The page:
Nina Hoang: Yeah.

Andrew Douglas: Okay? The nature of that behaviour could never be reasonable in management, so workers’ compensation-

Nina Hoang: Would apply regardless.

Andrew Douglas: The Fair Work Act, anything that’s discrim, all of the law is in play, you don’t have to bully to be in trouble.

Nina Hoang: Yes.

Andrew Douglas: And I guess that’s what I want to take out of this, that is when people act badly, contextually or not, if it’s something that’s always done, then someone needs to draw a line in the sand and say stop it.

Nina Hoang: Yeah.

Andrew Douglas: And make it thereafter misconduct.

Nina Hoang: Yep.

Andrew Douglas: Because at the moment you’ve got condonations so there is no misconduct.

Nina Hoang: Yeah.

Andrew Douglas: The moment you say it’s misconduct, then follow through. But the moment it’s directed at somebody, it’s misconduct simpliciter. It is just misconduct. It is wrong, it is harmful.

Nina Hoang: Yeah.

Andrew Douglas: And it must be dealt with, okay? And unfortunately in this loose environment, this contextual environment where people are rude, too often they will make comments about a person or something, in that jocular way, which does hurt the person and is directed at them. And I’m afraid at that stage you take the person as you find them.

Nina Hoang: Yeah.

Andrew Douglas: Anyway, that’s it for today on that.

Nina Hoang: Onto the case study.

Andrew Douglas: Let’s go onto the case study.

Nina Hoang: So…

Cam was a boner in a meat processing business that exported to Japan. The business was called CleanPak Meats (CM). The Japanese client’s meat hygiene and handling rules included an absolute ban on employees from vendors having facial hair. The rules relied on scholarly research that showed even in the best meat works, with proper hair restraints, the transmission of foodborne disease was higher than environments which insisted on clean shaven employees, shaved within the last seven days.

The nature of the fine automated Wagyu cutting machines placed employees’ face close to the gearing of the cutting machine.

Andrew Douglas: I just want to choose your favourite meat, that’s all.

Nina Hoang: Although the machines were guarded, hair is fine and there was a small chance if hair was very long, it could lead to accidental entanglement. Cam had a heavy growth of facial hair. If he didn’t shave, he had the beginnings of a beard within seven days.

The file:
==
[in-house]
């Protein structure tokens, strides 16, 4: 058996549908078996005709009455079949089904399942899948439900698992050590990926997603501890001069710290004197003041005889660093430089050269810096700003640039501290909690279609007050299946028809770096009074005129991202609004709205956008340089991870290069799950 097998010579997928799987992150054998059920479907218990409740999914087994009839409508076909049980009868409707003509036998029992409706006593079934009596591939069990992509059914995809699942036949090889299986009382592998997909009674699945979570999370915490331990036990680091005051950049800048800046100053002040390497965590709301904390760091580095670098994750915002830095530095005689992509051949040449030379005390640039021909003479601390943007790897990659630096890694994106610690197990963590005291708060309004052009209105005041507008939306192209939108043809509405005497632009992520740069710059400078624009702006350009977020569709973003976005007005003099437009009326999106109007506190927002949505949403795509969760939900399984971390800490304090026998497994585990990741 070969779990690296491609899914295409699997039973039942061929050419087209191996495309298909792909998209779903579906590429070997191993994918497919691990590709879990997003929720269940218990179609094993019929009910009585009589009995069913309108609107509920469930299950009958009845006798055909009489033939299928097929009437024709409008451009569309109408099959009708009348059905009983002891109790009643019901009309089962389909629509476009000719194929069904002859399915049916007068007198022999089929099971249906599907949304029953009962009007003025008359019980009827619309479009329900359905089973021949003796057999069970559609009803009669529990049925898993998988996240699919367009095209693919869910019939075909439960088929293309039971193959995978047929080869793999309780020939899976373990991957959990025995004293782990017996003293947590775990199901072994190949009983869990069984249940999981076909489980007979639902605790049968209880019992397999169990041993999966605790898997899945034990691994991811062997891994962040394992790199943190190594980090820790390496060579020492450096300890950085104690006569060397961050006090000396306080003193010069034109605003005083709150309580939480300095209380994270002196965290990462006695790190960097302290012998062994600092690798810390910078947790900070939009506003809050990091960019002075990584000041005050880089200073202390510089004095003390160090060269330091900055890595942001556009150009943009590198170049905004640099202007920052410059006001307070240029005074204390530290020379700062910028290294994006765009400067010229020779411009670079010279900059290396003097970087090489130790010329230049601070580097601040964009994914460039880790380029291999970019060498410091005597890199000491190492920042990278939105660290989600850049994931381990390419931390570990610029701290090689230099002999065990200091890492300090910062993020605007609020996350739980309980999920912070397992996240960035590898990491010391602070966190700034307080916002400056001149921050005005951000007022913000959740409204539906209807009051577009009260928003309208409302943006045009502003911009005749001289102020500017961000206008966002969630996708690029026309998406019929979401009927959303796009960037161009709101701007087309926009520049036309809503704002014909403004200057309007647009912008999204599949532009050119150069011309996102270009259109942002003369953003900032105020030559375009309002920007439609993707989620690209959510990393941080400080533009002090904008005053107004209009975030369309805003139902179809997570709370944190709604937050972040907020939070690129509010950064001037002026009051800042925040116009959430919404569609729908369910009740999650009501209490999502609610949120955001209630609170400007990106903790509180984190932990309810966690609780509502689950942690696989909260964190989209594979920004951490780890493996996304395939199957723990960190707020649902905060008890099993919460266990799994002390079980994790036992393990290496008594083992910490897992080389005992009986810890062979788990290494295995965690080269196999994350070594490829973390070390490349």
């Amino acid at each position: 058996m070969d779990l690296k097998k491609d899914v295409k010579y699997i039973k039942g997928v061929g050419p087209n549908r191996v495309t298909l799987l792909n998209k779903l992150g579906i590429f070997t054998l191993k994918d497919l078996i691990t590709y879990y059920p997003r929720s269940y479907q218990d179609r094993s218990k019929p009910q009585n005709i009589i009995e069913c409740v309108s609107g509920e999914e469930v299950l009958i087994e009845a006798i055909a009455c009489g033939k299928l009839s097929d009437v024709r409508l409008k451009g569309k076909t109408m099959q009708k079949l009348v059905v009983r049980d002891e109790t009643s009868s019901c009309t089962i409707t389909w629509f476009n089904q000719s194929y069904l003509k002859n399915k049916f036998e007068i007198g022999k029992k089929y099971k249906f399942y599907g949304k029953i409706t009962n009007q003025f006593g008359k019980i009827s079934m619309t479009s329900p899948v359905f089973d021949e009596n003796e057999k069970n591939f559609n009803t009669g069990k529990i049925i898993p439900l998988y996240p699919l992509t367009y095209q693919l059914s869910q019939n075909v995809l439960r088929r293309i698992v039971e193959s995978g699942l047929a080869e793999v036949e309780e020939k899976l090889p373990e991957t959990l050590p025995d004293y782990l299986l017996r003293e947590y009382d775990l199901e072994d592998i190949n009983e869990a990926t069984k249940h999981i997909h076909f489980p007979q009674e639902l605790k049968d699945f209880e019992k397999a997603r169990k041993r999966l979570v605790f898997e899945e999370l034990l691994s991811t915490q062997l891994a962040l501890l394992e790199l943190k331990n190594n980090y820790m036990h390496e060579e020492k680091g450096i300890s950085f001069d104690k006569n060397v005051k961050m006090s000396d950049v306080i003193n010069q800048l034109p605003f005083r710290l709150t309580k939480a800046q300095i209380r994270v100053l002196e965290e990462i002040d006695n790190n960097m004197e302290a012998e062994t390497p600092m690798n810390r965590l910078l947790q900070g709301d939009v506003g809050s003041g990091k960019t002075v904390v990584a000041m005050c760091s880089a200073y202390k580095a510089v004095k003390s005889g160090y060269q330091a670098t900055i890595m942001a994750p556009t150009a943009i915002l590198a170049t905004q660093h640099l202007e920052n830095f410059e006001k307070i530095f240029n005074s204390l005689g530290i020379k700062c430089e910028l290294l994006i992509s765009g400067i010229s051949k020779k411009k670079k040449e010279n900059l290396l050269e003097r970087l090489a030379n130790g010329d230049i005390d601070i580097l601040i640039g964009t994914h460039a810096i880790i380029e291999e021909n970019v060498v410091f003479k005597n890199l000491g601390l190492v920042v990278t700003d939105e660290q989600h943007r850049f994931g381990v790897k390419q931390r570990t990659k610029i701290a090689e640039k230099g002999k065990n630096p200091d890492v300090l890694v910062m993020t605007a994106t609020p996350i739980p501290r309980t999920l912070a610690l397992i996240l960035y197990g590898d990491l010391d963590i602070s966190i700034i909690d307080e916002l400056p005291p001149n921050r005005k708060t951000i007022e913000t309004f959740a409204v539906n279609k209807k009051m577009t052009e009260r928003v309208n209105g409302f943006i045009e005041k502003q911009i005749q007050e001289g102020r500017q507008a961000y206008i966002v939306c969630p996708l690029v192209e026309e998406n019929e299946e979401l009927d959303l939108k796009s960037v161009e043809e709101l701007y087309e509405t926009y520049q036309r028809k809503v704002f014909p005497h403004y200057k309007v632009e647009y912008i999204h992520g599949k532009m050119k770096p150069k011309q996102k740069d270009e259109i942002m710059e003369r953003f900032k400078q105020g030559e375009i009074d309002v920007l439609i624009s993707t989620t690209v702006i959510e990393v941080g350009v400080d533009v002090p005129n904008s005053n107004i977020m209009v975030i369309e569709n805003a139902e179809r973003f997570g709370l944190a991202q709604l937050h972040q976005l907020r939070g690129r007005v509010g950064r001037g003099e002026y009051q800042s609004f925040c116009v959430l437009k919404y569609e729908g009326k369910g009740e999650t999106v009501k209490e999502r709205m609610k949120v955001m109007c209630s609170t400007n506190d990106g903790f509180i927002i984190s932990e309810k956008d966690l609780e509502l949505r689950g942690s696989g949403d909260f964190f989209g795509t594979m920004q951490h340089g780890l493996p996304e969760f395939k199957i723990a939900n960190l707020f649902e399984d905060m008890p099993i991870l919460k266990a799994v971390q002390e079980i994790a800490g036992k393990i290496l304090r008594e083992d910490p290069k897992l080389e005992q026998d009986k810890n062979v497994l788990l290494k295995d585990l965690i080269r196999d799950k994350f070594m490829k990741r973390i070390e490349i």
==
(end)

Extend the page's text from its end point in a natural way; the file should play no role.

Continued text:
His foreman, Trev, was not a man to mince words (sorry for the pun).

So cheesy.

He regularly told Cam he needed a shave. It was not a gentle reminder, but it is difficult for Cam as he had sensitive skin. If he shaved more than once a week, his skin would become dry, scaly and hurt. Cam tried to explain that dry, scaly skin was as big a risk as a beard, so lay off him, he would shave once a week.

Trev was relentless, called him the gorilla, spoke frequently at toolbox meetings and pointed to Cam saying words like, “Don’t be an ape, be a man, shave.”

Cam spoke to Jen in HR and also to the ops manager, Diane. He explained the constant behaviour of Trev was unwelcome, hurtful, embarrassing, and explained his health condition and the risk of over shaving. He gave them a medical report, very brief, explaining his contentions and saying he was fit to work if he shaved once a week. Diane and Jen checked with head of Food Handling and Hygiene who said seven days was the absolute limit. Reassured they all walked away, Diane spoke to Trev and advised him of the rule.

Trev didn’t give up. He watched him, kept asking him what day he was up to in shaving. After four weeks, Cam felt anxious, unwell and distressed.

Andrew Douglas: Why are you being so tough? Cam’s distressed and you’re laughing.

Nina Hoang: Yeah, but it’s funny knowing someone’s watching how long he’s in between shaves.

He saw his doctor who said he was suffering from a virus and had depression and anxiety caused by his treatment at work. He took four days off, he gave him a certificate to that effect.

When returned to work, Trev confronted him. He said it was six days ago, no shave before you went away. Now you have been away a total of five more days. That is 11 days without a shave. And you have willfully and deliberately disobeyed a lawful direction. You are to attend Diane’s office at 2:00 PM today to show cause why your employment should not be terminated.

Cam said, “I will save you the trouble. I’m going home.” and left work.”

Gosh, should we ever get a case like this, I probably wouldn’t stop laughing.

Andrew Douglas: All right, poor Cam. I hope he doesn’t come to us. All right one, has Cam resigned?

Nina Hoang: No, it’s one of the heat of the moment things.

Andrew Douglas: Yeah.

Nina Hoang: They’ve got to check.

Andrew Douglas: I know we were doing this a couple of weeks in a row just to remind people, so not a resignation. If he comes in tomorrow, you’d be kind to him, generous.

Nina Hoang: Yeah.

Andrew Douglas: See what he wants to do. But you wouldn’t accept him.

Nina Hoang: Like it could be, you checked and he said yeah, I did want to,